Now THIS is closure.
With a ruling filed Monday, Georgia's highest court unanimously said Columbia County was within its legal authority when it established the stormwater utility in 1999, and began charging property owners in the heavily developed part of the county a fee for storm-drainage projects.
Four Columbia County residents filed suit against the fee shortly it went into effect, alleging the fee was an illegal tax. So confident were they of success that their attorney agreed to take the case on a contingency-fee basis -- meaning he would get paid only if he won.
Unfortunately, Columbia County taxpayers didn't have such a deal. We've had to shell out thousands of dollars as the county defended the stormwater utility. It's too bad the Georgia Supreme Court's decision didn't also provide for recovery of those fees from the folks who filed the suit in the first place.
Still, while the process was expensive for taxpayers, it will provide a useful service statewide. Just as Cherokee County's successful defense of its impact fees on new development has given the green light for other fast-growing communities, so is Columbia County's win on the stormwater utility fee also giving Georgia counties a new tool for meeting federal drainage mandates.
While the attorney for the challengers worries that property owners will be raided as a result, it's important to keep in mind that this fee is just that -- a fee designed to target a specific group rather than hitting all property owners. The day will likely come when all of Columbia County is developed and all property owners will pay; but until that day comes, it doesn't make sense to charge rural landowners in Winfield for overdeveloped Martinez property.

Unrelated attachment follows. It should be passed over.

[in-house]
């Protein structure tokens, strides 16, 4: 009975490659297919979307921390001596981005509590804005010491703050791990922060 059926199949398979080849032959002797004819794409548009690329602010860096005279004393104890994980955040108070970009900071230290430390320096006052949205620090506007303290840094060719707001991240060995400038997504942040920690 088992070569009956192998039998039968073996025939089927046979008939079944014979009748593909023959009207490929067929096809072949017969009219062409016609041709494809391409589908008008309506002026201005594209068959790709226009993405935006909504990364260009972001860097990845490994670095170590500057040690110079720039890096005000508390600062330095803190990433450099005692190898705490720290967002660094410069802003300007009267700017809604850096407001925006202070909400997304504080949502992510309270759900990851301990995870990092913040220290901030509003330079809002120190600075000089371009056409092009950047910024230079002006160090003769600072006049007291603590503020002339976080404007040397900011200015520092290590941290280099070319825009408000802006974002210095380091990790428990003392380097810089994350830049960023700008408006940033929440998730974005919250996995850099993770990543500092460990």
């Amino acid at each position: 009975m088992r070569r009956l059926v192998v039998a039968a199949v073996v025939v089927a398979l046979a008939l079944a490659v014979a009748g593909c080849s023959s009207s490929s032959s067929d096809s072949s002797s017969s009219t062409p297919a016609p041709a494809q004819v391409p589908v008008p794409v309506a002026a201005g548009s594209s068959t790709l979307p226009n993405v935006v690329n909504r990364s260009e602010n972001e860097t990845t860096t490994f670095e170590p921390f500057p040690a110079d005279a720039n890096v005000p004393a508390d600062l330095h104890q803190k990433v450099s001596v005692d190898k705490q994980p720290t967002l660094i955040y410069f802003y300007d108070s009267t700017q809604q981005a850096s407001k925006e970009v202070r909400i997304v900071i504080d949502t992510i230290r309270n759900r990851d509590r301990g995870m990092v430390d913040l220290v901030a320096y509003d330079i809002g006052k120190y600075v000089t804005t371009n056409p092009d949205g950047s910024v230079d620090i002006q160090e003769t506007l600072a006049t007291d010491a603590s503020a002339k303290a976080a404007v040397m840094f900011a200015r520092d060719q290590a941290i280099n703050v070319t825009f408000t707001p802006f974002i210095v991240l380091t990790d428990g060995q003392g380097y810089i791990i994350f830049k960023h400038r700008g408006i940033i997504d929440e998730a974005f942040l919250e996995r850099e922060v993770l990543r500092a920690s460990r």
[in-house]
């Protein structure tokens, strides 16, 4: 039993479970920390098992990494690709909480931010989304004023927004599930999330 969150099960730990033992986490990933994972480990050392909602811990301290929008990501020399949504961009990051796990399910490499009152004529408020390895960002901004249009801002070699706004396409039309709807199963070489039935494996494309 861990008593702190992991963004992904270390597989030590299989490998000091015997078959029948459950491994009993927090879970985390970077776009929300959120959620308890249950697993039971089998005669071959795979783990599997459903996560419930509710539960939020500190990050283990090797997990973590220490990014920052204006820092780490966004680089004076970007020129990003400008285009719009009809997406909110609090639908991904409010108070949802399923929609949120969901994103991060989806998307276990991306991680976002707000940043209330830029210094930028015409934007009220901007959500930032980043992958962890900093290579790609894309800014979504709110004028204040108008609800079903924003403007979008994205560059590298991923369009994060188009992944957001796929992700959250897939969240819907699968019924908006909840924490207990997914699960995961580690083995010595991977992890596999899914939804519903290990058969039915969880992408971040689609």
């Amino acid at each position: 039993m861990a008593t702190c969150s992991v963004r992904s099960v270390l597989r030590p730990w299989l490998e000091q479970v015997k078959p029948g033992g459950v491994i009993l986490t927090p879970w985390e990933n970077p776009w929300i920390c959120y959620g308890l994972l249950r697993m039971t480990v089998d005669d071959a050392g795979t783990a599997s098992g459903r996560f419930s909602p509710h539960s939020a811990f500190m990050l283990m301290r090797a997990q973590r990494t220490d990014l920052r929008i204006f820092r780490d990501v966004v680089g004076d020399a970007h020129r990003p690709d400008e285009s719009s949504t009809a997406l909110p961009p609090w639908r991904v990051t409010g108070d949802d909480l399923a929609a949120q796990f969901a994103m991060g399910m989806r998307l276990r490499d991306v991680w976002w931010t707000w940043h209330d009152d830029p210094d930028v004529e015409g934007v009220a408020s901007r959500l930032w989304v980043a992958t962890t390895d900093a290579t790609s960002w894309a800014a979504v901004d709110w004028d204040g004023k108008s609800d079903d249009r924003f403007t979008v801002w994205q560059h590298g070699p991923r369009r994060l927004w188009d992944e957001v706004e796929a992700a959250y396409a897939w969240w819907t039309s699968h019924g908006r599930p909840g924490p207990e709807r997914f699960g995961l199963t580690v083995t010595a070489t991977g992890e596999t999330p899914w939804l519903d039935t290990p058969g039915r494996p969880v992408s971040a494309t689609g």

And for those inclined to ask who allowed the overdevelopment, remember that many of the problems with drainage come from older developments with deteriorating drains. The county has since enacted stronger rules to require far better handling of runoff from construction and paving.
The stormwater utility fee is a piece of that package, and given time will improve all of the infrastructure in the developed part of the county. (We won't hold our breath, but maybe one day the fee can end when the work is done.)
Wth the fight over the legality of the fee now over, the next battle in the courts can begin: Many in the stormwater utility coverage area refused to pay their fees while the issue was tied up in court. The county can now begin to aggressively pursue payment from everyone who owes money.
Those unpaid fees won't make up for all the legal fees already spent, but it's a start.
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